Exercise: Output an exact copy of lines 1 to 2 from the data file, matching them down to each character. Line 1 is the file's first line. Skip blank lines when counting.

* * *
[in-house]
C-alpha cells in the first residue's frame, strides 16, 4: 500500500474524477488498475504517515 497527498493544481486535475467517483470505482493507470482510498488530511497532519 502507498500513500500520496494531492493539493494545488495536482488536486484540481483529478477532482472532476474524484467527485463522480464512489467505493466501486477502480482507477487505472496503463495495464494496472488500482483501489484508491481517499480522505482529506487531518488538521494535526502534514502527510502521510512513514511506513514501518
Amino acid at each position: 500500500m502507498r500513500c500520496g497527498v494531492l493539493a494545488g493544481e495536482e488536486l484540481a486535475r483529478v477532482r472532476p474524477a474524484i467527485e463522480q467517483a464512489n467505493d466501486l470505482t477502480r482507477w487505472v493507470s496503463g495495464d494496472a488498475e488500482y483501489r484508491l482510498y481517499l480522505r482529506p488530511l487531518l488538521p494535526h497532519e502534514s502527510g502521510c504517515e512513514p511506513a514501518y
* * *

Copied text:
[in-house]
C-alpha cells in the first residue's frame, strides 16, 4: 500500500474524477488498475504517515 497527498493544481486535475467517483470505482493507470482510498488530511497532519 502507498500513500500520496494531492493539493494545488495536482488536486484540481483529478477532482472532476474524484467527485463522480464512489467505493466501486477502480482507477487505472496503463495495464494496472488500482483501489484508491481517499480522505482529506487531518488538521494535526502534514502527510502521510512513514511506513514501518